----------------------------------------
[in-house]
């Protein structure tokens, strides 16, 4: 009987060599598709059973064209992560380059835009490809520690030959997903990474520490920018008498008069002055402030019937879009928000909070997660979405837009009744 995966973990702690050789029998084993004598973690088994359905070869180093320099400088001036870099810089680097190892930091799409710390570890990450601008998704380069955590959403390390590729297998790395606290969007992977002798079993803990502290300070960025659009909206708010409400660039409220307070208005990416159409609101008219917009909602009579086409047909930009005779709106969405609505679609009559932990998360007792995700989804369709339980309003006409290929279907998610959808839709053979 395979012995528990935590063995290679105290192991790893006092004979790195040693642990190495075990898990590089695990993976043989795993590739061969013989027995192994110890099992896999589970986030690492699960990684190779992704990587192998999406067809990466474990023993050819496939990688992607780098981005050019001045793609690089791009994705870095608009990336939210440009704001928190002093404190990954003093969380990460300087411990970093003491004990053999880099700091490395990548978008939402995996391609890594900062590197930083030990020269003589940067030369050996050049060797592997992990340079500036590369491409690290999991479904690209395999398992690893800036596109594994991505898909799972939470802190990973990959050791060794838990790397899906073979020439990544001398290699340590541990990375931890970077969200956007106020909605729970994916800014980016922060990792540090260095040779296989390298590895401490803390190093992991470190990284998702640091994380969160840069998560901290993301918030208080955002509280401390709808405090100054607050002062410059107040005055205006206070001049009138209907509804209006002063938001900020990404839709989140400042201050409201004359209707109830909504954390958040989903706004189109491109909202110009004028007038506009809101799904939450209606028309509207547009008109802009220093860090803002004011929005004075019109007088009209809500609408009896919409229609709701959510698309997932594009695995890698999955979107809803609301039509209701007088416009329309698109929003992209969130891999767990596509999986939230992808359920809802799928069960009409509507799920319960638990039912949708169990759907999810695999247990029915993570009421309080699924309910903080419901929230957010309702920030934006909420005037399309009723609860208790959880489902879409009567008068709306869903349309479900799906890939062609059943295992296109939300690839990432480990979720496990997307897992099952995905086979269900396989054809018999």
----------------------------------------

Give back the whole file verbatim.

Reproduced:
[in-house]
């Protein structure tokens, strides 16, 4: 009987060599598709059973064209992560380059835009490809520690030959997903990474520490920018008498008069002055402030019937879009928000909070997660979405837009009744 995966973990702690050789029998084993004598973690088994359905070869180093320099400088001036870099810089680097190892930091799409710390570890990450601008998704380069955590959403390390590729297998790395606290969007992977002798079993803990502290300070960025659009909206708010409400660039409220307070208005990416159409609101008219917009909602009579086409047909930009005779709106969405609505679609009559932990998360007792995700989804369709339980309003006409290929279907998610959808839709053979 395979012995528990935590063995290679105290192991790893006092004979790195040693642990190495075990898990590089695990993976043989795993590739061969013989027995192994110890099992896999589970986030690492699960990684190779992704990587192998999406067809990466474990023993050819496939990688992607780098981005050019001045793609690089791009994705870095608009990336939210440009704001928190002093404190990954003093969380990460300087411990970093003491004990053999880099700091490395990548978008939402995996391609890594900062590197930083030990020269003589940067030369050996050049060797592997992990340079500036590369491409690290999991479904690209395999398992690893800036596109594994991505898909799972939470802190990973990959050791060794838990790397899906073979020439990544001398290699340590541990990375931890970077969200956007106020909605729970994916800014980016922060990792540090260095040779296989390298590895401490803390190093992991470190990284998702640091994380969160840069998560901290993301918030208080955002509280401390709808405090100054607050002062410059107040005055205006206070001049009138209907509804209006002063938001900020990404839709989140400042201050409201004359209707109830909504954390958040989903706004189109491109909202110009004028007038506009809101799904939450209606028309509207547009008109802009220093860090803002004011929005004075019109007088009209809500609408009896919409229609709701959510698309997932594009695995890698999955979107809803609301039509209701007088416009329309698109929003992209969130891999767990596509999986939230992808359920809802799928069960009409509507799920319960638990039912949708169990759907999810695999247990029915993570009421309080699924309910903080419901929230957010309702920030934006909420005037399309009723609860208790959880489902879409009567008068709306869903349309479900799906890939062609059943295992296109939300690839990432480990979720496990997307897992099952995905086979269900396989054809018999």